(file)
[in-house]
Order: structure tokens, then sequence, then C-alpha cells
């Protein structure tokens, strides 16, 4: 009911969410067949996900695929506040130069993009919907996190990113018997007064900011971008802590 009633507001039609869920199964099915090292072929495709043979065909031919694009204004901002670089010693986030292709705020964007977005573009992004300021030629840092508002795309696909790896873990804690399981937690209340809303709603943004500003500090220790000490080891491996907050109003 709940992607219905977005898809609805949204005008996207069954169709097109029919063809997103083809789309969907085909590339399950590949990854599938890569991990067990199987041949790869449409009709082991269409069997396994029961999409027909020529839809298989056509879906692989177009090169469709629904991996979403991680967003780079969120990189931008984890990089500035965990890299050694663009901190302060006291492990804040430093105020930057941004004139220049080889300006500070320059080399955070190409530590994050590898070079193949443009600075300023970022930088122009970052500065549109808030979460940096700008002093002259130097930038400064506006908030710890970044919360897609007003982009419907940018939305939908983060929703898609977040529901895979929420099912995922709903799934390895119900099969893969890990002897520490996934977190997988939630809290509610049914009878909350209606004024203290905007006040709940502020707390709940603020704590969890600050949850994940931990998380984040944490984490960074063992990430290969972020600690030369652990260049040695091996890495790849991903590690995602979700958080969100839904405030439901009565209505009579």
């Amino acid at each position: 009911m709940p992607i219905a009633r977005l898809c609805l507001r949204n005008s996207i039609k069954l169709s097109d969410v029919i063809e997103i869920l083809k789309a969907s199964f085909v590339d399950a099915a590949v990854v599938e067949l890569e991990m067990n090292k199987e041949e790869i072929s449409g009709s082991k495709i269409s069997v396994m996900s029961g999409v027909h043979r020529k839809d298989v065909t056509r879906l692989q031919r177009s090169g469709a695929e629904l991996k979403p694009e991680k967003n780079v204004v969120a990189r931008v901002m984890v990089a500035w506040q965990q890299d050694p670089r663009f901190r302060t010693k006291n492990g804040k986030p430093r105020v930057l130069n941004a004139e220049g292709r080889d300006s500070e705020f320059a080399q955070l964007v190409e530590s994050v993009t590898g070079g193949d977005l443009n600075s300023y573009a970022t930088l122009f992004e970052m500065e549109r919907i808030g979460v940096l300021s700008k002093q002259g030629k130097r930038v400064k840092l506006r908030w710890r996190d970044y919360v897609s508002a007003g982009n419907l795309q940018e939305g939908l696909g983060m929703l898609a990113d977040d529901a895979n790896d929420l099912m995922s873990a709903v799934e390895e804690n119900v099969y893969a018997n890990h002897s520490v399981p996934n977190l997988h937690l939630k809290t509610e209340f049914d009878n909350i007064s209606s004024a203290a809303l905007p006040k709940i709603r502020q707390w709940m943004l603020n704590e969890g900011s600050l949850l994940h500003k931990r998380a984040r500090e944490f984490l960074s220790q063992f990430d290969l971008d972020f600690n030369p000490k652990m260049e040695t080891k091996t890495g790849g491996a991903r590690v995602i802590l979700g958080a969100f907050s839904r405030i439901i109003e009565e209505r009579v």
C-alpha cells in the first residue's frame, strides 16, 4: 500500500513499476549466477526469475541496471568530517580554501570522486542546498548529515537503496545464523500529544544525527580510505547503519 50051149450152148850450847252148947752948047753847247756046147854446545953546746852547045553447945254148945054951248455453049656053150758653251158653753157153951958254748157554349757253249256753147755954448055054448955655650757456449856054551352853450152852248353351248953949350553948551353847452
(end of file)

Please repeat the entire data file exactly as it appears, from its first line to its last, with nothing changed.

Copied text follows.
[in-house]
Order: structure tokens, then sequence, then C-alpha cells
């Protein structure tokens, strides 16, 4: 009911969410067949996900695929506040130069993009919907996190990113018997007064900011971008802590 009633507001039609869920199964099915090292072929495709043979065909031919694009204004901002670089010693986030292709705020964007977005573009992004300021030629840092508002795309696909790896873990804690399981937690209340809303709603943004500003500090220790000490080891491996907050109003 709940992607219905977005898809609805949204005008996207069954169709097109029919063809997103083809789309969907085909590339399950590949990854599938890569991990067990199987041949790869449409009709082991269409069997396994029961999409027909020529839809298989056509879906692989177009090169469709629904991996979403991680967003780079969120990189931008984890990089500035965990890299050694663009901190302060006291492990804040430093105020930057941004004139220049080889300006500070320059080399955070190409530590994050590898070079193949443009600075300023970022930088122009970052500065549109808030979460940096700008002093002259130097930038400064506006908030710890970044919360897609007003982009419907940018939305939908983060929703898609977040529901895979929420099912995922709903799934390895119900099969893969890990002897520490996934977190997988939630809290509610049914009878909350209606004024203290905007006040709940502020707390709940603020704590969890600050949850994940931990998380984040944490984490960074063992990430290969972020600690030369652990260049040695091996890495790849991903590690995602979700958080969100839904405030439901009565209505009579």
């Amino acid at each position: 009911m709940p992607i219905a009633r977005l898809c609805l507001r949204n005008s996207i039609k069954l169709s097109d969410v029919i063809e997103i869920l083809k789309a969907s199964f085909v590339d399950a099915a590949v990854v599938e067949l890569e991990m067990n090292k199987e041949e790869i072929s449409g009709s082991k495709i269409s069997v396994m996900s029961g999409v027909h043979r020529k839809d298989v065909t056509r879906l692989q031919r177009s090169g469709a695929e629904l991996k979403p694009e991680k967003n780079v204004v969120a990189r931008v901002m984890v990089a500035w506040q965990q890299d050694p670089r663009f901190r302060t010693k006291n492990g804040k986030p430093r105020v930057l130069n941004a004139e220049g292709r080889d300006s500070e705020f320059a080399q955070l964007v190409e530590s994050v993009t590898g070079g193949d977005l443009n600075s300023y573009a970022t930088l122009f992004e970052m500065e549109r919907i808030g979460v940096l300021s700008k002093q002259g030629k130097r930038v400064k840092l506006r908030w710890r996190d970044y919360v897609s508002a007003g982009n419907l795309q940018e939305g939908l696909g983060m929703l898609a990113d977040d529901a895979n790896d929420l099912m995922s873990a709903v799934e390895e804690n119900v099969y893969a018997n890990h002897s520490v399981p996934n977190l997988h937690l939630k809290t509610e209340f049914d009878n909350i007064s209606s004024a203290a809303l905007p006040k709940i709603r502020q707390w709940m943004l603020n704590e969890g900011s600050l949850l994940h500003k931990r998380a984040r500090e944490f984490l960074s220790q063992f990430d290969l971008d972020f600690n030369p000490k652990m260049e040695t080891k091996t890495g790849g491996a991903r590690v995602i802590l979700g958080a969100f907050s839904r405030i439901i109003e009565e209505r009579v």
C-alpha cells in the first residue's frame, strides 16, 4: 500500500513499476549466477526469475541496471568530517580554501570522486542546498548529515537503496545464523500529544544525527580510505547503519 50051149450152148850450847252148947752948047753847247756046147854446545953546746852547045553447945254148945054951248455453049656053150758653251158653753157153951958254748157554349757253249256753147755954448055054448955655650757456449856054551352853450152852248353351248953949350553948551353847452